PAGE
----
The Indian Premier League 2020

Sports Cricket 04 Dec 2017 New Delhi smog affec ...

New Delhi smog affects Dinesh Chandimal, Sri Lanka skipper receives medical treatment

DECCAN CHRONICLE / PTI
Published Dec 4, 2017, 2:09 pm IST
Updated Dec 4, 2017, 2:09 pm IST
Dinesh Chandimal appeared to be struggling while batting and signaled towards the dressing room after feeling uneasy.
After struggling with air pollution Sri Lanka captain Dinesh Chandimal receives treatment from physio  during the third day. (Photo: BCCI)
 After struggling with air pollution Sri Lanka captain Dinesh Chandimal receives treatment from physio during the third day. (Photo: BCCI)

New Delhi: Sri Lanka players continued to struggle with air pollution in Delhi as captain Dinesh Chandimal appeared to be struggling while batting and signaled towards the dressing room after feeling uneasy during the third and final test match currently underway at Feroz Shah Kotla in New Delhi.

Sri Lanka physio ran onto the field to asses the player, halting the match for a brief period. The Sri Lankan cricket team on Sunday halted proceedings after complaining of poor air quality, the first such grievance by an international team visiting the pollution-mired national capital.

 

Sri Lankan fast bowlers Lahiru Gamage and Suranga Lakmal returned to the pavilion amid the drama, leaving the visitors short of fielders and prompting Kohli to declare India's first innings on 536-7.

Sri Lanka coach Nic Pothas defended the decision to halt the match, saying players' safety is of "paramount importance".

"Obviously it is well documented that Delhi has a high level of pollution. They had got extremely high at one point, we had players coming in at one point and vomiting," Pothas told reporters.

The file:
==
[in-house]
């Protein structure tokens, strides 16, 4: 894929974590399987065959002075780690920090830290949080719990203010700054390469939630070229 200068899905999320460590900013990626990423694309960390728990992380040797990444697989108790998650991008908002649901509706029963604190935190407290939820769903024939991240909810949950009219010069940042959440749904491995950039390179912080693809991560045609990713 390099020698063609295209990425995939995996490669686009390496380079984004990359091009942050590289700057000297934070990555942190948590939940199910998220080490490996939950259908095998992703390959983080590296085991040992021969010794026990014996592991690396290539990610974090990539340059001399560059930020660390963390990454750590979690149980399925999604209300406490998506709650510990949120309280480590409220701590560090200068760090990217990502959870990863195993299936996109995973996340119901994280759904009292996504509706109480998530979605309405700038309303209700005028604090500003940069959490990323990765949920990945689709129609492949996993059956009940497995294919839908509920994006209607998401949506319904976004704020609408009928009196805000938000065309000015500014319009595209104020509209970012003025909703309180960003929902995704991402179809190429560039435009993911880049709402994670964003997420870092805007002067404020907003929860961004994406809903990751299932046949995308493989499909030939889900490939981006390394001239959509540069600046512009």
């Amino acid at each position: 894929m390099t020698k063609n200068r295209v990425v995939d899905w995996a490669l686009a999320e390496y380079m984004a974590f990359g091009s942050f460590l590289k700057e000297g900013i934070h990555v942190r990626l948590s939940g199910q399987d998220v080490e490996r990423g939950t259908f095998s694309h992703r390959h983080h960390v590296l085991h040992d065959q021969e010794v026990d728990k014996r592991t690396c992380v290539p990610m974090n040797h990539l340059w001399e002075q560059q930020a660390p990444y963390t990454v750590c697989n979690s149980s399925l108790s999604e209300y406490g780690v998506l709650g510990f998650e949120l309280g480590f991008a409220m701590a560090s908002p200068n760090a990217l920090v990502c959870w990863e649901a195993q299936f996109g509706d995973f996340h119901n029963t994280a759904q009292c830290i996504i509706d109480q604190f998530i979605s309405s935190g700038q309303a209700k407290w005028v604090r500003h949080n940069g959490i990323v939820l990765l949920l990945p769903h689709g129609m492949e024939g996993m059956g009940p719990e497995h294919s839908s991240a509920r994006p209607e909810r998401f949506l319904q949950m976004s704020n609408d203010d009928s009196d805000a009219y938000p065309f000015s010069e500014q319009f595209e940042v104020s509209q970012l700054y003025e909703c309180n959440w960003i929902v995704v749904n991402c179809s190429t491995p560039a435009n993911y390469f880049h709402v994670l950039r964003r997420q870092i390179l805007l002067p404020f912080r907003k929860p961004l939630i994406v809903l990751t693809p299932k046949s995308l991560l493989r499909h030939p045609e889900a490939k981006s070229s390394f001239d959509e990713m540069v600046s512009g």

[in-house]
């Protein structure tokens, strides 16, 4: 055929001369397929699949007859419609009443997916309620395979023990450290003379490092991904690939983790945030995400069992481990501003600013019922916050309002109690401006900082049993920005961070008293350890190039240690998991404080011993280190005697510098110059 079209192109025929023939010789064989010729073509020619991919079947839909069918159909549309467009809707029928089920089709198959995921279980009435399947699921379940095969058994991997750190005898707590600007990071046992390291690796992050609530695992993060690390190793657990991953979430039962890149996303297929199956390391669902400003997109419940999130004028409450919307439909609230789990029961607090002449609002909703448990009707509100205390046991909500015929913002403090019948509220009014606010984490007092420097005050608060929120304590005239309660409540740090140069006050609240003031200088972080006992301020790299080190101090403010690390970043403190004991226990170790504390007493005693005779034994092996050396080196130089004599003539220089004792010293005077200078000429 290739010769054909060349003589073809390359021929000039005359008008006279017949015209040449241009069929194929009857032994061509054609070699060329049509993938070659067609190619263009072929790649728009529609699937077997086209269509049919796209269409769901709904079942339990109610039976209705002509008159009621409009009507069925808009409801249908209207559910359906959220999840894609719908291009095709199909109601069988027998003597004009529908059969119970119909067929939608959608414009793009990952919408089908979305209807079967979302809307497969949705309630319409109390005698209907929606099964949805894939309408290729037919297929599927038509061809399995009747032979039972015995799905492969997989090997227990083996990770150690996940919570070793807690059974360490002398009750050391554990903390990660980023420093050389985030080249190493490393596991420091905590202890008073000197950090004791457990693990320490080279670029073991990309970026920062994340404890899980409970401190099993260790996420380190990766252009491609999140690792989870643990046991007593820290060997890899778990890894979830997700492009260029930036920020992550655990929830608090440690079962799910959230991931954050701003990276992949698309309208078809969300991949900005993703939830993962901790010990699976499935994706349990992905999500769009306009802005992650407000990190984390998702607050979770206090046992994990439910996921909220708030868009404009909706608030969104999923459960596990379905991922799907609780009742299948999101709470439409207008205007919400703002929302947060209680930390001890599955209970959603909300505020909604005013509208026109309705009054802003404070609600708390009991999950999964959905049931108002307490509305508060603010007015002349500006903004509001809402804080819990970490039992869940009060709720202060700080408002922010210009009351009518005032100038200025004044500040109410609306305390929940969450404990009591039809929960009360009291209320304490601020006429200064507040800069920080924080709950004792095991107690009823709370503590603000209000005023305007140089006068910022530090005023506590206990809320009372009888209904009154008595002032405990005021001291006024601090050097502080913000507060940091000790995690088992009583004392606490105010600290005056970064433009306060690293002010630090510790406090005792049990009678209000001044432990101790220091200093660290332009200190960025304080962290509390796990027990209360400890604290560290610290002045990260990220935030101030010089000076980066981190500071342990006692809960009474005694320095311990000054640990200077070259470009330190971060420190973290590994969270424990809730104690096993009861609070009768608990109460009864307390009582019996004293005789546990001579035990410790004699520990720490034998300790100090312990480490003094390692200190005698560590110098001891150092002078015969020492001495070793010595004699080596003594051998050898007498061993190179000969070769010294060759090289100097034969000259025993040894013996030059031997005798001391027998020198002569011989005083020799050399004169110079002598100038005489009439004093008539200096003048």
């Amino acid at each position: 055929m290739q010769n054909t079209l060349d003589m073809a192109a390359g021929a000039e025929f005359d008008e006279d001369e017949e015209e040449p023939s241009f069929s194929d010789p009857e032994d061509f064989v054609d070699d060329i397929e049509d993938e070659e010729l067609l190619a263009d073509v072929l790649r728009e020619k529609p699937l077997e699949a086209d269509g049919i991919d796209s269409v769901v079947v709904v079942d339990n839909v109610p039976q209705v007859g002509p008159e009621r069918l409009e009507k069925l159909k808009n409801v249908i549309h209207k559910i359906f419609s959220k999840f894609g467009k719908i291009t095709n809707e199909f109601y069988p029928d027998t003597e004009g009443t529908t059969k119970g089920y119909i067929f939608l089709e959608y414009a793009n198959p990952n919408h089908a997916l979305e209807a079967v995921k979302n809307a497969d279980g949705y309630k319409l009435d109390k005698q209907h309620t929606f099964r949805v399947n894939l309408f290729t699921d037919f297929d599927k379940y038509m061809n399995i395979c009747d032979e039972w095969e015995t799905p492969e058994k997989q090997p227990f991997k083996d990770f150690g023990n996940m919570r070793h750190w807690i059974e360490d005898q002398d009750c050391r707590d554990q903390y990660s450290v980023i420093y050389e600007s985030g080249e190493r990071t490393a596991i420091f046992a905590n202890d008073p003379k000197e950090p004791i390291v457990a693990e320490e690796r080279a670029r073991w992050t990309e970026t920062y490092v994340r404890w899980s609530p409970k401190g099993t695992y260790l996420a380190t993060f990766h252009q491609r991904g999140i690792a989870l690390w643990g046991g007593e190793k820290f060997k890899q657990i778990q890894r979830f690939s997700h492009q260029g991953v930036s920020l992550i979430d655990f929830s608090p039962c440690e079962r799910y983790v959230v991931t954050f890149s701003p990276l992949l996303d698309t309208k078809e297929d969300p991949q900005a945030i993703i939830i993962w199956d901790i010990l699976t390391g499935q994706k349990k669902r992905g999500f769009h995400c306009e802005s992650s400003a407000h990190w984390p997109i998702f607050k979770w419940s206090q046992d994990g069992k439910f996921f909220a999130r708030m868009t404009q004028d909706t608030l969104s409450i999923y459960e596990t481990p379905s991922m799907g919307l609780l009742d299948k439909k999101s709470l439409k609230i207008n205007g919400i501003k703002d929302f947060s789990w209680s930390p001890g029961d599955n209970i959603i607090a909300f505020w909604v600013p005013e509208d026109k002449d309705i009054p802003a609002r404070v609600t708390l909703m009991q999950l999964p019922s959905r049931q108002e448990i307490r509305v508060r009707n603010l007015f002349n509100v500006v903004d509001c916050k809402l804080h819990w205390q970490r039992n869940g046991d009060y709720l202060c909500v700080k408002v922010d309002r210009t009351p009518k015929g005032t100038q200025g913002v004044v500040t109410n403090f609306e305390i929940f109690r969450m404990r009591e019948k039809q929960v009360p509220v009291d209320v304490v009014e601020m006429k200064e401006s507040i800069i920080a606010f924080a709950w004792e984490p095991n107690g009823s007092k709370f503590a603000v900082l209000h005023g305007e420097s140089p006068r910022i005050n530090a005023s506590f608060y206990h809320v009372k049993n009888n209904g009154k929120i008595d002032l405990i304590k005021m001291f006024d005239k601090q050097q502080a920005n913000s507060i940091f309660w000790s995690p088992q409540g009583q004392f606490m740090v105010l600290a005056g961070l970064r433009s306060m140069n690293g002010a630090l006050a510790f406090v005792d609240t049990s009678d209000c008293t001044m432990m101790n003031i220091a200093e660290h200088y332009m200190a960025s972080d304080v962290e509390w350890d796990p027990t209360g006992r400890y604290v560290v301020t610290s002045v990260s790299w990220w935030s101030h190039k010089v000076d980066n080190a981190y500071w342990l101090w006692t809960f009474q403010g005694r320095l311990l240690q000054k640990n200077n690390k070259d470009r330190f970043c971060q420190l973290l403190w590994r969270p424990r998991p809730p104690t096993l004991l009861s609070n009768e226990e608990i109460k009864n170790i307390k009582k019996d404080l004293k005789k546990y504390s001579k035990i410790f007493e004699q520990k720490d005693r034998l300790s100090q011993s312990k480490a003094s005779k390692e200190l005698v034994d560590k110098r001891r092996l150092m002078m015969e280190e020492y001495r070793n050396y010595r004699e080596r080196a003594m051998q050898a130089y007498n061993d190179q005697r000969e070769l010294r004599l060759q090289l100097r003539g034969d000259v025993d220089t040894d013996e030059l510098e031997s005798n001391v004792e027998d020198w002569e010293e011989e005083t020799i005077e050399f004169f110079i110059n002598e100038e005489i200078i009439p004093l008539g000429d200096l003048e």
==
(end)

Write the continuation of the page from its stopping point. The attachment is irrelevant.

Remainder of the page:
"There were oxygen cylinders in the dressing room. It is not normal for players to suffer in that way while playing the game.

 

"Under most circumstances, we wanted to play cricket. We just wanted to have some clarity on the safety of players," Pothas said.

The Lankan move irked the BCCI and Team India's support staff nearly called it a deliberate tactic, though the Central Pollution Control Board (CPCB)'s rating of the capital's air quality remained "very poor".

BCCI acting president CK Khanna said, "If 20,000 people in the stands did not have a problem and the Indian team did not face any issue, I wonder why Sri Lankan team made a big fuss. I will need to talk to the secretary and ask him to write to the Sri Lanka Cricket."

 

Asked about Sri Lanka's protest, India's bowling coach Bharat Arun said, "Virat batted close to two days and he didn't need a mask! We are focused on what we need to do. The conditions are the same for both teams, we aren't too bothered about it."

...
Location: India, Delhi, New Delhi




ADVERTISEMENT
ADVERTISEMENT
ADVERTISEMENT
ADVERTISEMENT
ADVERTISEMENT